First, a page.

Scientific name: Tomistoma schlegelii
Common names: There are many common names for Tomistoma schlegelii.
Names may be specific to certain languages, cultures and countries, or may be translations of English names. The name “False Gharial” derives from this species’ similarity to Gavialis gangeticus or “Indian Gharial”. A similar name is “False Gavial”, so called because the “Indian Gharial” was originally referred to as a “Gavial” until it was pointed out that a “ghara” is the correct spelling of the Hindi word for “pot” that refers to the bulbous appendage on the nose of adult male gharials.
Today many authorities use the name “Tomistoma” instead of “False Gharial”, hence the “Tomistoma Task Force”. Several other species of crocodilians share a common name with their genus (eg. Alligator, Caiman) and the negative connotation that comes from being a “false” gharial is counterproductive when promoting conservation of this species in key range countries.
An incomplete list of common names used for this species is as follows:
[English] Tomistoma, False Gharial, False Gavial, Malayan False Gharial, Malay Gharial, Malay Gavial, Malayan Fish Crocodile, Sunda Gharial; [French] Faux Gavial Malais; [Spanish] Falso Gavial Malayo; [Indonesian] Baja (Baya) Kanulong, Bediai Sampit, Boeaja, Buaja, Buaya, Buaya Jolong-Jolong, Buaya Sa(m)pit, Buaya Senjulong, Buaya Sepit, Jolong-Jolong, Senjulong, Sunda-Gavial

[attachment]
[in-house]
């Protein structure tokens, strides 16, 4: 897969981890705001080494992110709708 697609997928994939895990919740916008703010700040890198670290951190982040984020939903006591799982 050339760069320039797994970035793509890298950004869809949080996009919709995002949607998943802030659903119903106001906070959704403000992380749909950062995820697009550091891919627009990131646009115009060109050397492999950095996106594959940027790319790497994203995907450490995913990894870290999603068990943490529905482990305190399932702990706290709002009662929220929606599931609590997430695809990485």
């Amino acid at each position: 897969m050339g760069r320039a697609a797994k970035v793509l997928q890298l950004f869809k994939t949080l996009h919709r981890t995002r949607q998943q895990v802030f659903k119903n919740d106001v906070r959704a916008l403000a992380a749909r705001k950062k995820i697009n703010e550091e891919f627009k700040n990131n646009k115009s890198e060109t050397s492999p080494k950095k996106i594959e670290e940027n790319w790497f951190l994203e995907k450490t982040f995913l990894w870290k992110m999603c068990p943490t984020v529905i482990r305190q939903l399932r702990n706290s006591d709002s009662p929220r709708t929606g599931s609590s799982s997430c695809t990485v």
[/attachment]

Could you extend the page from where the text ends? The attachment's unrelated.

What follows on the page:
Tomistoma means “sharp mouth”, derived from tomos (Greek for “cutting” or “sharp”) +stoma (Greek for “mouth”), referring to the slender shape of the jaws.
schlegelii means “of Schlegel”, referring to the Dutch zoologist H. Schlegel (1804-1884) who is credited with its discovery.
Taxonomy: There is much debate and confusion over the taxonomic status of Tomistoma schlegelii. The most recent fossil and morphological evidence suggests a close relationship with the Family Crocodylidae. However, there is also strong biochemical and immunological evidence that suggests a closer affinity with the Indian Gharial (Gavialis gangeticus) in the Family Gavialidae. The jury is still out on the final decision.
Indonesia (Sumatra, Kalimantan, Java, possibly Sulawesi), Malaysia (Malay Peninsula, Borneo), possibly Vietnam, possibly extirpated in Thailand (none seen since 1970 except unconfirmed report in Narithawat province)
Freshwater lakes, rivers & swamps. Reported to use burrows. Seems to prefer vegetative cover, floating mats of vegetation and slow-moving waterways. Very little known, generally.
IUCN Red List: EN C1 (ENDANGERED)
Estimated wild population: under 2,500
Summary: Distribution data are still relatively poor, making an accurate assessment of status, distribution or population size very difficult. Generally considered to be somewhat widespread but populations in many areas have either disappeared or are seriously depleted. Moreover, threatening processes such as habitat loss are still ongoing.
Characteristic slender snout, slightly more robust than the Indian Gharial (Gavialis gangeticus) from which it derives its common name. Skin colour in juveniles is a light tan with black banding and spots on the head, body and tail. Belly is generally creamy white with some white creeping onto the flanks and tail subcaudal scales. Adults retain much of the basic juvenile colouration, skin becoming shifting from light to dark tan / chocolate brown. This is a large crocodilian species, with maximum size of males generally 4 to 5 metres (13 to 16.4 feet) although unconfirmed reports of males reaching 6 metres (20.7 feet) exist. Females also grow to large sizes, although few data on maximum female size exist. Tomistoma possess between 76 and 84 teeth (4-6 premaxillary, 15-16 maxillary, 19-20 mandibular).